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October 19, 2010

More and more have I been hearing my generation being called the “boomerang” generation, implying that we get tossed out into the world only to come running right back to the ease and comfort of mom and dad’s home.  We’ve managed to do what is expected and graduate from university.  The problem is, many of us are expected to use our nearly useless degrees to find a job that pays us enough money to live off of as well as paying back thousands of dollars in student loans.  This seems like the world vs. us has a pretty unfair advantage.

Robin Marantz Herig from The New York Times recently wrote an article on 20-Somethings that explores what the world is to expect from us.  The question she poses is whether or not we are entitled to keep enjoying our youth, still full of discovery and understanding of self.  Some adults fear that we are just prolonging our time of self-indulgence, where we manage to skirt by with transient jobs and homes.

Much of this article focuses on the research of one psychologist, Jeffrey Arnett, who made one point that I really connect with:

Young men and women are more self-focused than at any other time of life, less certain about the future and yet also more optimistic, no matter what their economic background.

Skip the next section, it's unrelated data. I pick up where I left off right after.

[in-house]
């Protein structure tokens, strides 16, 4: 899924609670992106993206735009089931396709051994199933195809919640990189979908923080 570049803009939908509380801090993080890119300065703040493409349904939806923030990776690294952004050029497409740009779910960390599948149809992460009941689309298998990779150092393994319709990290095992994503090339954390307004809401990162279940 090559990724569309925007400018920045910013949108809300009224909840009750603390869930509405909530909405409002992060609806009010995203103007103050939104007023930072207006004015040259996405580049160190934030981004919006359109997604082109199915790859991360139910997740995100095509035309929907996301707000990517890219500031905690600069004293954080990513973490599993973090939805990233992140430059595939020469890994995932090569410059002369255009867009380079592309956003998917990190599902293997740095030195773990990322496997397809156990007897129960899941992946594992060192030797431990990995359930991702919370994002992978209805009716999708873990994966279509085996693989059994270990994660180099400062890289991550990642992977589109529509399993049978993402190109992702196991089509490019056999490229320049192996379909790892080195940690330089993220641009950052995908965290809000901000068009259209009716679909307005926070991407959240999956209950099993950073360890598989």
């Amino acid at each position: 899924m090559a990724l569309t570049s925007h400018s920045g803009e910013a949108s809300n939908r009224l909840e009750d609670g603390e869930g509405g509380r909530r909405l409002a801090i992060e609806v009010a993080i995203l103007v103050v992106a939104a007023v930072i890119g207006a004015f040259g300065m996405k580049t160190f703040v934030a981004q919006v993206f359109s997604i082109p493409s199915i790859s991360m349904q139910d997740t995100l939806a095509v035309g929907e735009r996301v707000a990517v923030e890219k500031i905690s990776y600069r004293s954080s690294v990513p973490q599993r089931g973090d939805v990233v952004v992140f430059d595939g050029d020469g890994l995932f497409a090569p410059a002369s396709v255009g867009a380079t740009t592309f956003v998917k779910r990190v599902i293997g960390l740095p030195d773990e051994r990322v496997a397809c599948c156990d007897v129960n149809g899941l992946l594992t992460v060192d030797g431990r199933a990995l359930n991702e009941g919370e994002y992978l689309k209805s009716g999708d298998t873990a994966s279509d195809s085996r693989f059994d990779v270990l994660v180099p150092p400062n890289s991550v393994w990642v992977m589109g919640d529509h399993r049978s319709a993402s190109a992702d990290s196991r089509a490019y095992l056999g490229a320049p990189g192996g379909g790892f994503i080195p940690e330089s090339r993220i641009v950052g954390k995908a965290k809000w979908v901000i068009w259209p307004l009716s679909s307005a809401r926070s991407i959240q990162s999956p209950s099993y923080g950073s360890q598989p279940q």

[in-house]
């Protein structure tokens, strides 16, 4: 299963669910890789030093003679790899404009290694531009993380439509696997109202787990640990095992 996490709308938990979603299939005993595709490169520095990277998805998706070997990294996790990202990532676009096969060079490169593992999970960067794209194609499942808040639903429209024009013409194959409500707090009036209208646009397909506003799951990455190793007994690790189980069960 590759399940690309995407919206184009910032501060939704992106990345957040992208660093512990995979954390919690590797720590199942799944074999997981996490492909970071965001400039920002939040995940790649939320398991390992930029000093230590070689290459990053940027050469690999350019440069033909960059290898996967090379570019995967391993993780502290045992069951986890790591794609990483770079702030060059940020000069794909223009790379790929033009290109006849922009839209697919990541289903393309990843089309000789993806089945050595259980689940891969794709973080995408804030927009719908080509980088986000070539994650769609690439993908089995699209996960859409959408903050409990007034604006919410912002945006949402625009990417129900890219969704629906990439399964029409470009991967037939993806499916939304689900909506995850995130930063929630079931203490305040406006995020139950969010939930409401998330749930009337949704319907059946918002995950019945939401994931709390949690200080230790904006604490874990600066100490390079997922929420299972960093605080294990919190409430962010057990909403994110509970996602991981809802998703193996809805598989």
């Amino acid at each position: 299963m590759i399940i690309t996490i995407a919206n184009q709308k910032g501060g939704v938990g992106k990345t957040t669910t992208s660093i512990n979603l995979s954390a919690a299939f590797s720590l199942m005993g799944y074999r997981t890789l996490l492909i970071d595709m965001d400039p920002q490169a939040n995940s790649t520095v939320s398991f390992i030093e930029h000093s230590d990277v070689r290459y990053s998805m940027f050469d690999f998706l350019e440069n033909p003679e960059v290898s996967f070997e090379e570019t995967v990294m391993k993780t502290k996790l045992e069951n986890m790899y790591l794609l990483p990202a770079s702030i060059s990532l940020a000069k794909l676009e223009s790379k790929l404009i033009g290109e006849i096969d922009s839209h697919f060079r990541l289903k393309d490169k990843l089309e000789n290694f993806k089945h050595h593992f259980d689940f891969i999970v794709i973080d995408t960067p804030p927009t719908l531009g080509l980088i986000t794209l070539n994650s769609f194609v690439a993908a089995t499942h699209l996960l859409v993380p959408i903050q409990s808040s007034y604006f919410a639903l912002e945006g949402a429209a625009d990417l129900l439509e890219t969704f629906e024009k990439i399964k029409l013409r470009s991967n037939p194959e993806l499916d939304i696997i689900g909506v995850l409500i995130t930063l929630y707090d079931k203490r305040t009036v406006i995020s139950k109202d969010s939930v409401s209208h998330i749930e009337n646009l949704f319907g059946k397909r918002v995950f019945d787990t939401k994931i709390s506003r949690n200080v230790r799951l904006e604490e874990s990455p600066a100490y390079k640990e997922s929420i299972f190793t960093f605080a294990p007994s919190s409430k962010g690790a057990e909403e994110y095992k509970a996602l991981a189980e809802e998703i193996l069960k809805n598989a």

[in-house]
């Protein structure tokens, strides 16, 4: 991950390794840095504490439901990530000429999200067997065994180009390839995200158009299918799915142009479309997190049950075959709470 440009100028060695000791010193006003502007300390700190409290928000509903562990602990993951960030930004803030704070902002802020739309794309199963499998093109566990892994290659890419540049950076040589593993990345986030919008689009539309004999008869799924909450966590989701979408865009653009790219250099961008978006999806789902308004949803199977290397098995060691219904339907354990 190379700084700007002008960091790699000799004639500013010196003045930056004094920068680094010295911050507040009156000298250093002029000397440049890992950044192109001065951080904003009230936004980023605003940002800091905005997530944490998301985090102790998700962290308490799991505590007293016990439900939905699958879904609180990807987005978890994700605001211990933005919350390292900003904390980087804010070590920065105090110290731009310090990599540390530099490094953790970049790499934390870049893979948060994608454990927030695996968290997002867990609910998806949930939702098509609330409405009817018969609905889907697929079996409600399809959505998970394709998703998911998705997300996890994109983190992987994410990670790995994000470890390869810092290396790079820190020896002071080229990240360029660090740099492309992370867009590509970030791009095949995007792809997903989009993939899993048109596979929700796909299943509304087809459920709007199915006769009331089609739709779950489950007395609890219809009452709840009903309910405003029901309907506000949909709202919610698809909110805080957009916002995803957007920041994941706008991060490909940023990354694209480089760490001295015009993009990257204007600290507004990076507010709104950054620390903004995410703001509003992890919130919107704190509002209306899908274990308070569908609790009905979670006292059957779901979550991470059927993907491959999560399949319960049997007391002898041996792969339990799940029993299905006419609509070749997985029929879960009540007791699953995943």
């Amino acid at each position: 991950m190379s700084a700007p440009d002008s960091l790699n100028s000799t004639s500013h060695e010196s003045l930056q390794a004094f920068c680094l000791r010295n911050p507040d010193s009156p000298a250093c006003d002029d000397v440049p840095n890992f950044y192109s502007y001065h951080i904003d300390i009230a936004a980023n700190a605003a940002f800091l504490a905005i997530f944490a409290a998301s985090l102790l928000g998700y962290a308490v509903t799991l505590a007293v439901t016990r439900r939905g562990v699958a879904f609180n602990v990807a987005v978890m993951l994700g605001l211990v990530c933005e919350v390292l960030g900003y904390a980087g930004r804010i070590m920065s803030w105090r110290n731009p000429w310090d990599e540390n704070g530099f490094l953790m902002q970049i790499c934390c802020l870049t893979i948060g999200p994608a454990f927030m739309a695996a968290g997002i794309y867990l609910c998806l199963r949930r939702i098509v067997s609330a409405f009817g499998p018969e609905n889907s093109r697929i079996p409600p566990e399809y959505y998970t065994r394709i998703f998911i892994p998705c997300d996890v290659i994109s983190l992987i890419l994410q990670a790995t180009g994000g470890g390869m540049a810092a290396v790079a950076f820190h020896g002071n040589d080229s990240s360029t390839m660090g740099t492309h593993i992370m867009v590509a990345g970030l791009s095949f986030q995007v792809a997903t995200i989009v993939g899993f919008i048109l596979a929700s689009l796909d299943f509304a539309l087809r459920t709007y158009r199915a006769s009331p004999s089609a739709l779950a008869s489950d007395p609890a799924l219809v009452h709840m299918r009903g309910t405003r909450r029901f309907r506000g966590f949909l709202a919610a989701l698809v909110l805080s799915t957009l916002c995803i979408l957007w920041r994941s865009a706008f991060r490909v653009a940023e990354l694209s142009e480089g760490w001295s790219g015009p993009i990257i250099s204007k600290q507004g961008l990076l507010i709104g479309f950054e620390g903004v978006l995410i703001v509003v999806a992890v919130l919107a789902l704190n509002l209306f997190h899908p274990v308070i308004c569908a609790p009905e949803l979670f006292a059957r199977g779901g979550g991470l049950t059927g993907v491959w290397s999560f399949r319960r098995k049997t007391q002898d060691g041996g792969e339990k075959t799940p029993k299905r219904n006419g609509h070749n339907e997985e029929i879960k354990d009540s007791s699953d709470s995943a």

Self-focused we are, and this stems from our socialization of being a “can-do” generation.  Our parents, teachers, institutions, and other mentor-like entities constantly told us that we are capable of anything.  We just need to follow our dreams and anything can happen!  See, we were brought up in such a relatively content time in America’s history, with decent economic standing, relative international peace, and the advent of technology.

So how can we recover from diminishing job prospects and a dreary economic outlook?

We gotta keep on keepin’ on and do what we do best…keep being optimistic, and in the meantime explore ourselves and our world before we have to solve the problems of our progenitors.

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